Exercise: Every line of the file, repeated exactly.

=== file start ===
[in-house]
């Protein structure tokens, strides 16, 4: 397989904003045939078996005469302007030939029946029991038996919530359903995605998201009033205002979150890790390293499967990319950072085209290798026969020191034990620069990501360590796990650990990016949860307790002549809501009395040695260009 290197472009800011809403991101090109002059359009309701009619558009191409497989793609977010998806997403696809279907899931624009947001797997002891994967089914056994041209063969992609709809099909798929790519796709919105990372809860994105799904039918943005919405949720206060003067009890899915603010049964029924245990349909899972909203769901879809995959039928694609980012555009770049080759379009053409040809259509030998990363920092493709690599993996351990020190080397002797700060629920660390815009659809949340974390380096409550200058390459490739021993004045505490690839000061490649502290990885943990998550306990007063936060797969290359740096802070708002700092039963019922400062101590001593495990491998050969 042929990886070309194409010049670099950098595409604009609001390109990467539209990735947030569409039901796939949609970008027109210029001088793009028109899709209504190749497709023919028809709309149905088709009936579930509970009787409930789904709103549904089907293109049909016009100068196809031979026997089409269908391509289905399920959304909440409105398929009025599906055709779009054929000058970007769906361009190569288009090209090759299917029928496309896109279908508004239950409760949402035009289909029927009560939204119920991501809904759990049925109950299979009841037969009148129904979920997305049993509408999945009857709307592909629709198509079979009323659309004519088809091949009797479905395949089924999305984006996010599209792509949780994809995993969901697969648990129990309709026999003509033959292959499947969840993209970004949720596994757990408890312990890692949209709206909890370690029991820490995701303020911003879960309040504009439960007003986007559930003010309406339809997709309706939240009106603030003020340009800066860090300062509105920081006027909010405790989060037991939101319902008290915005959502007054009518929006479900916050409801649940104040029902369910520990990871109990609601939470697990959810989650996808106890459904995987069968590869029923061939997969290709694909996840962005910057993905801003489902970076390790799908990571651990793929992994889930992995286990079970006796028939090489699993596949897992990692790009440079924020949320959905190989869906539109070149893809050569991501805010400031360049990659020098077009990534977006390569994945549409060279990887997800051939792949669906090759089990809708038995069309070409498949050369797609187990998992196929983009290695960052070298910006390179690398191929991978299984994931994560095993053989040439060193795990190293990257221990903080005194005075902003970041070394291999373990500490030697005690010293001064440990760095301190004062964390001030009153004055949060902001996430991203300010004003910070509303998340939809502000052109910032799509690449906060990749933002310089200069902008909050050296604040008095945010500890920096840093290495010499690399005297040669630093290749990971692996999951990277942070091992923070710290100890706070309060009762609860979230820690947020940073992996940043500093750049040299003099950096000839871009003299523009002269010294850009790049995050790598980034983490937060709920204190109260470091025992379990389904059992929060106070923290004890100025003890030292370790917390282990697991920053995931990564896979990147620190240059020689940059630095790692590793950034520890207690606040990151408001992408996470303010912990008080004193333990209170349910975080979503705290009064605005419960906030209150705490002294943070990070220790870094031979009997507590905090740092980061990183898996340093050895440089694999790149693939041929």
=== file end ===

[in-house]
């Protein structure tokens, strides 16, 4: 397989904003045939078996005469302007030939029946029991038996919530359903995605998201009033205002979150890790390293499967990319950072085209290798026969020191034990620069990501360590796990650990990016949860307790002549809501009395040695260009 290197472009800011809403991101090109002059359009309701009619558009191409497989793609977010998806997403696809279907899931624009947001797997002891994967089914056994041209063969992609709809099909798929790519796709919105990372809860994105799904039918943005919405949720206060003067009890899915603010049964029924245990349909899972909203769901879809995959039928694609980012555009770049080759379009053409040809259509030998990363920092493709690599993996351990020190080397002797700060629920660390815009659809949340974390380096409550200058390459490739021993004045505490690839000061490649502290990885943990998550306990007063936060797969290359740096802070708002700092039963019922400062101590001593495990491998050969 042929990886070309194409010049670099950098595409604009609001390109990467539209990735947030569409039901796939949609970008027109210029001088793009028109899709209504190749497709023919028809709309149905088709009936579930509970009787409930789904709103549904089907293109049909016009100068196809031979026997089409269908391509289905399920959304909440409105398929009025599906055709779009054929000058970007769906361009190569288009090209090759299917029928496309896109279908508004239950409760949402035009289909029927009560939204119920991501809904759990049925109950299979009841037969009148129904979920997305049993509408999945009857709307592909629709198509079979009323659309004519088809091949009797479905395949089924999305984006996010599209792509949780994809995993969901697969648990129990309709026999003509033959292959499947969840993209970004949720596994757990408890312990890692949209709206909890370690029991820490995701303020911003879960309040504009439960007003986007559930003010309406339809997709309706939240009106603030003020340009800066860090300062509105920081006027909010405790989060037991939101319902008290915005959502007054009518929006479900916050409801649940104040029902369910520990990871109990609601939470697990959810989650996808106890459904995987069968590869029923061939997969290709694909996840962005910057993905801003489902970076390790799908990571651990793929992994889930992995286990079970006796028939090489699993596949897992990692790009440079924020949320959905190989869906539109070149893809050569991501805010400031360049990659020098077009990534977006390569994945549409060279990887997800051939792949669906090759089990809708038995069309070409498949050369797609187990998992196929983009290695960052070298910006390179690398191929991978299984994931994560095993053989040439060193795990190293990257221990903080005194005075902003970041070394291999373990500490030697005690010293001064440990760095301190004062964390001030009153004055949060902001996430991203300010004003910070509303998340939809502000052109910032799509690449906060990749933002310089200069902008909050050296604040008095945010500890920096840093290495010499690399005297040669630093290749990971692996999951990277942070091992923070710290100890706070309060009762609860979230820690947020940073992996940043500093750049040299003099950096000839871009003299523009002269010294850009790049995050790598980034983490937060709920204190109260470091025992379990389904059992929060106070923290004890100025003890030292370790917390282990697991920053995931990564896979990147620190240059020689940059630095790692590793950034520890207690606040990151408001992408996470303010912990008080004193333990209170349910975080979503705290009064605005419960906030209150705490002294943070990070220790870094031979009997507590905090740092980061990183898996340093050895440089694999790149693939041929």